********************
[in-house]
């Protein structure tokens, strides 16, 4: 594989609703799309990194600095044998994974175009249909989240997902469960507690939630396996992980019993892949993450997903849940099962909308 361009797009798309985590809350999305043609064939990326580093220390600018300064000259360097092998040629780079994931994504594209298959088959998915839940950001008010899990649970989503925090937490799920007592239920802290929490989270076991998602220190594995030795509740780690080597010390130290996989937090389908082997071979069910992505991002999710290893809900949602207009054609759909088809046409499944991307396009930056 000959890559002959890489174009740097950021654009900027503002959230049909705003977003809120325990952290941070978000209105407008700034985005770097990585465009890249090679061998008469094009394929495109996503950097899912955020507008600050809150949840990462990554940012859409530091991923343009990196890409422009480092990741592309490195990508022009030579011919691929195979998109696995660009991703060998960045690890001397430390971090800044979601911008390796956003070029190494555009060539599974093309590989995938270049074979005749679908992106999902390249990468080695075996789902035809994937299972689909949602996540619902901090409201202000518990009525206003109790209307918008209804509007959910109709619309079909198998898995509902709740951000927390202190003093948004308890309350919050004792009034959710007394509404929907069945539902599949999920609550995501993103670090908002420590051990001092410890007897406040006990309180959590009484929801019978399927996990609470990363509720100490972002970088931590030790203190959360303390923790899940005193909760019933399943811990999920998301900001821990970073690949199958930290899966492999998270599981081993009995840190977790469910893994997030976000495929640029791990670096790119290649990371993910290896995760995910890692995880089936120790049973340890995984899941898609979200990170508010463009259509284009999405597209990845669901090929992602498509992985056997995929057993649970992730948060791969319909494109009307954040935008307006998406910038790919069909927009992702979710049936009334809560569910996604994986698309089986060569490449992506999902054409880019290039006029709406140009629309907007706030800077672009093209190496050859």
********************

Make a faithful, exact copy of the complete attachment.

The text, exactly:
[in-house]
């Protein structure tokens, strides 16, 4: 594989609703799309990194600095044998994974175009249909989240997902469960507690939630396996992980019993892949993450997903849940099962909308 361009797009798309985590809350999305043609064939990326580093220390600018300064000259360097092998040629780079994931994504594209298959088959998915839940950001008010899990649970989503925090937490799920007592239920802290929490989270076991998602220190594995030795509740780690080597010390130290996989937090389908082997071979069910992505991002999710290893809900949602207009054609759909088809046409499944991307396009930056 000959890559002959890489174009740097950021654009900027503002959230049909705003977003809120325990952290941070978000209105407008700034985005770097990585465009890249090679061998008469094009394929495109996503950097899912955020507008600050809150949840990462990554940012859409530091991923343009990196890409422009480092990741592309490195990508022009030579011919691929195979998109696995660009991703060998960045690890001397430390971090800044979601911008390796956003070029190494555009060539599974093309590989995938270049074979005749679908992106999902390249990468080695075996789902035809994937299972689909949602996540619902901090409201202000518990009525206003109790209307918008209804509007959910109709619309079909198998898995509902709740951000927390202190003093948004308890309350919050004792009034959710007394509404929907069945539902599949999920609550995501993103670090908002420590051990001092410890007897406040006990309180959590009484929801019978399927996990609470990363509720100490972002970088931590030790203190959360303390923790899940005193909760019933399943811990999920998301900001821990970073690949199958930290899966492999998270599981081993009995840190977790469910893994997030976000495929640029791990670096790119290649990371993910290896995760995910890692995880089936120790049973340890995984899941898609979200990170508010463009259509284009999405597209990845669901090929992602498509992985056997995929057993649970992730948060791969319909494109009307954040935008307006998406910038790919069909927009992702979710049936009334809560569910996604994986698309089986060569490449992506999902054409880019290039006029709406140009629309907007706030800077672009093209190496050859």